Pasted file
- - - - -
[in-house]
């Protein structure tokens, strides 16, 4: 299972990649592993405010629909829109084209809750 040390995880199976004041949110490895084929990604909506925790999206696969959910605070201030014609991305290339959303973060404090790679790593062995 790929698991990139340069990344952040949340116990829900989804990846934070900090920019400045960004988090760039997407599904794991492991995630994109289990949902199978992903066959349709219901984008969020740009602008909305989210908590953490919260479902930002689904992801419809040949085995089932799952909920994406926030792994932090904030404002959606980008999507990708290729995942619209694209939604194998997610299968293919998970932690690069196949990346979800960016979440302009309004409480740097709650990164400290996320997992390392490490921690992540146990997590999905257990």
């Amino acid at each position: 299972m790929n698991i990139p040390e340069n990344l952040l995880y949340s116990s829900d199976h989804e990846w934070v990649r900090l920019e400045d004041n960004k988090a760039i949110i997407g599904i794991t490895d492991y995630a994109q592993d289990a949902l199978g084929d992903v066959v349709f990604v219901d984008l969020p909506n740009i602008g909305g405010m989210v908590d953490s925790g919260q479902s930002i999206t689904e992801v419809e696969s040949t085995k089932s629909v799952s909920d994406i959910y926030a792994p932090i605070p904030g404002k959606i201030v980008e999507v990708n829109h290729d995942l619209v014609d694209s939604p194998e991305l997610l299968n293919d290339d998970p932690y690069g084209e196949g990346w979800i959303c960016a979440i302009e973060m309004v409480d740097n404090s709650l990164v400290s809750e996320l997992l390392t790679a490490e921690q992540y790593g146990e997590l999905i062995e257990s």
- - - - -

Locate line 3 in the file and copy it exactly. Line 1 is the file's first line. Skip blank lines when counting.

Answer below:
């Amino acid at each position: 299972m790929n698991i990139p040390e340069n990344l952040l995880y949340s116990s829900d199976h989804e990846w934070v990649r900090l920019e400045d004041n960004k988090a760039i949110i997407g599904i794991t490895d492991y995630a994109q592993d289990a949902l199978g084929d992903v066959v349709f990604v219901d984008l969020p909506n740009i602008g909305g405010m989210v908590d953490s925790g919260q479902s930002i999206t689904e992801v419809e696969s040949t085995k089932s629909v799952s909920d994406i959910y926030a792994p932090i605070p904030g404002k959606i201030v980008e999507v990708n829109h290729d995942l619209v014609d694209s939604p194998e991305l997610l299968n293919d290339d998970p932690y690069g084209e196949g990346w979800i959303c960016a979440i302009e973060m309004v409480d740097n404090s709650l990164v400290s809750e996320l997992l390392t790679a490490e921690q992540y790593g146990e997590l999905i062995e257990s």